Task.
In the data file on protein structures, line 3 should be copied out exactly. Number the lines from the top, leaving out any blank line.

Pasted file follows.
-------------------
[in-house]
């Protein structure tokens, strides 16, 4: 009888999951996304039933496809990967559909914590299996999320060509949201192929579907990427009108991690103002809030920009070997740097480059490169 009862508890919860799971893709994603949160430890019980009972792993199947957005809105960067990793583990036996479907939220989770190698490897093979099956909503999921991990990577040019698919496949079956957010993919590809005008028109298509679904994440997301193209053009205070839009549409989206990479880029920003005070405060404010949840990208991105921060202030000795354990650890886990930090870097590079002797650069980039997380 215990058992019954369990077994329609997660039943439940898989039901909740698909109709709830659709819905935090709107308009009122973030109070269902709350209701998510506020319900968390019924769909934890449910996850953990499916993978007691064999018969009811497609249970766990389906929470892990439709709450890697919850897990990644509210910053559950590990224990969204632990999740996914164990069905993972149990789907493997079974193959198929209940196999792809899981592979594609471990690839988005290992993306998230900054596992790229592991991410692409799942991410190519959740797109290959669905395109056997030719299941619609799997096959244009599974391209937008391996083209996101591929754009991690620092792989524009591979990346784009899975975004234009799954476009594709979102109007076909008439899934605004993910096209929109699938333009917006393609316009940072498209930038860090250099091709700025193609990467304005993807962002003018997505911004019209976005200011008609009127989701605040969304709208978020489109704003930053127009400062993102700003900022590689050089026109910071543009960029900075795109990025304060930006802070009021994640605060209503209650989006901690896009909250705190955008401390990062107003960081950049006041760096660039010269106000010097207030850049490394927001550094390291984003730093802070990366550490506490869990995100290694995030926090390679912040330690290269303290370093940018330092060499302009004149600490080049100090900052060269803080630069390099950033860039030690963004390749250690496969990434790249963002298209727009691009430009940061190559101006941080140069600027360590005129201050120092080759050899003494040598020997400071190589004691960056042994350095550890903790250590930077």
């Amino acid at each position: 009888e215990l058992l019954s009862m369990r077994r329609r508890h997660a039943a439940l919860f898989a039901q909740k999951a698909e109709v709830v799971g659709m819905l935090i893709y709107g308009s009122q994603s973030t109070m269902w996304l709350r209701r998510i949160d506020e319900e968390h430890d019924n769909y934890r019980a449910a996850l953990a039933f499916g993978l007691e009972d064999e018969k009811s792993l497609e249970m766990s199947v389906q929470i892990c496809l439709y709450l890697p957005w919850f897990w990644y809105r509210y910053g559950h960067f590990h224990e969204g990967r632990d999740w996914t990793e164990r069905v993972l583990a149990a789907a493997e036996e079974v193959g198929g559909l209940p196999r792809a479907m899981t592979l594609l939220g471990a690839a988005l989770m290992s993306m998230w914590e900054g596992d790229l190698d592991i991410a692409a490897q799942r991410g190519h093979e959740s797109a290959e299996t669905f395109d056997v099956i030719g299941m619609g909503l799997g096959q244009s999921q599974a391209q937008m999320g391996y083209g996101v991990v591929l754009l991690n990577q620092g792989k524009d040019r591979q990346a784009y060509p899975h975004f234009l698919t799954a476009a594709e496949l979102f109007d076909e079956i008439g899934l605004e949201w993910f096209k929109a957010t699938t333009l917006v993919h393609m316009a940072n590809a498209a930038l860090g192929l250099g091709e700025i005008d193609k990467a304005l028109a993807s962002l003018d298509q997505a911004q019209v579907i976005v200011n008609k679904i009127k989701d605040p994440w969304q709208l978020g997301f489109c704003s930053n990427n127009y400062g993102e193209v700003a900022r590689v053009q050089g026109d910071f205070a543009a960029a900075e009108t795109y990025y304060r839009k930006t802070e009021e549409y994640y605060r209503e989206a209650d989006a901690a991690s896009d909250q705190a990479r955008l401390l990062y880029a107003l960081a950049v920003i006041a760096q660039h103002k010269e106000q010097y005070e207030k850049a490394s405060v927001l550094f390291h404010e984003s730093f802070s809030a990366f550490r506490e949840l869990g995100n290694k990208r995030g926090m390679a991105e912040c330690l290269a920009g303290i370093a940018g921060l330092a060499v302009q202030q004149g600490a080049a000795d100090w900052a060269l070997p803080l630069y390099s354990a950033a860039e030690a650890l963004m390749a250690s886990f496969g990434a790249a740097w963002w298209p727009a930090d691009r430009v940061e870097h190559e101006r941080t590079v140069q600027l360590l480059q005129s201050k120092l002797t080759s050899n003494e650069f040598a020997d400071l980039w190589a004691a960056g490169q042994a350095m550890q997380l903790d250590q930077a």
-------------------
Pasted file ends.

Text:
């Amino acid at each position: 009888e215990l058992l019954s009862m369990r077994r329609r508890h997660a039943a439940l919860f898989a039901q909740k999951a698909e109709v709830v799971g659709m819905l935090i893709y709107g308009s009122q994603s973030t109070m269902w996304l709350r209701r998510i949160d506020e319900e968390h430890d019924n769909y934890r019980a449910a996850l953990a039933f499916g993978l007691e009972d064999e018969k009811s792993l497609e249970m766990s199947v389906q929470i892990c496809l439709y709450l890697p957005w919850f897990w990644y809105r509210y910053g559950h960067f590990h224990e969204g990967r632990d999740w996914t990793e164990r069905v993972l583990a149990a789907a493997e036996e079974v193959g198929g559909l209940p196999r792809a479907m899981t592979l594609l939220g471990a690839a988005l989770m290992s993306m998230w914590e900054g596992d790229l190698d592991i991410a692409a490897q799942r991410g190519h093979e959740s797109a290959e299996t669905f395109d056997v099956i030719g299941m619609g909503l799997g096959q244009s999921q599974a391209q937008m999320g391996y083209g996101v991990v591929l754009l991690n990577q620092g792989k524009d040019r591979q990346a784009y060509p899975h975004f234009l698919t799954a476009a594709e496949l979102f109007d076909e079956i008439g899934l605004e949201w993910f096209k929109a957010t699938t333009l917006v993919h393609m316009a940072n590809a498209a930038l860090g192929l250099g091709e700025i005008d193609k990467a304005l028109a993807s962002l003018d298509q997505a911004q019209v579907i976005v200011n008609k679904i009127k989701d605040p994440w969304q709208l978020g997301f489109c704003s930053n990427n127009y400062g993102e193209v700003a900022r590689v053009q050089g026109d910071f205070a543009a960029a900075e009108t795109y990025y304060r839009k930006t802070e009021e549409y994640y605060r209503e989206a209650d989006a901690a991690s896009d909250q705190a990479r955008l401390l990062y880029a107003l960081a950049v920003i006041a760096q660039h103002k010269e106000q010097y005070e207030k850049a490394s405060v927001l550094f390291h404010e984003s730093f802070s809030a990366f550490r506490e949840l869990g995100n290694k990208r995030g926090m390679a991105e912040c330690l290269a920009g303290i370093a940018g921060l330092a060499v302009q202030q004149g600490a080049a000795d100090w900052a060269l070997p803080l630069y390099s354990a950033a860039e030690a650890l963004m390749a250690s886990f496969g990434a790249a740097w963002w298209p727009a930090d691009r430009v940061e870097h190559e101006r941080t590079v140069q600027l360590l480059q005129s201050k120092l002797t080759s050899n003494e650069f040598a020997d400071l980039w190589a004691a960056g490169q042994a350095m550890q997380l903790d250590q930077a």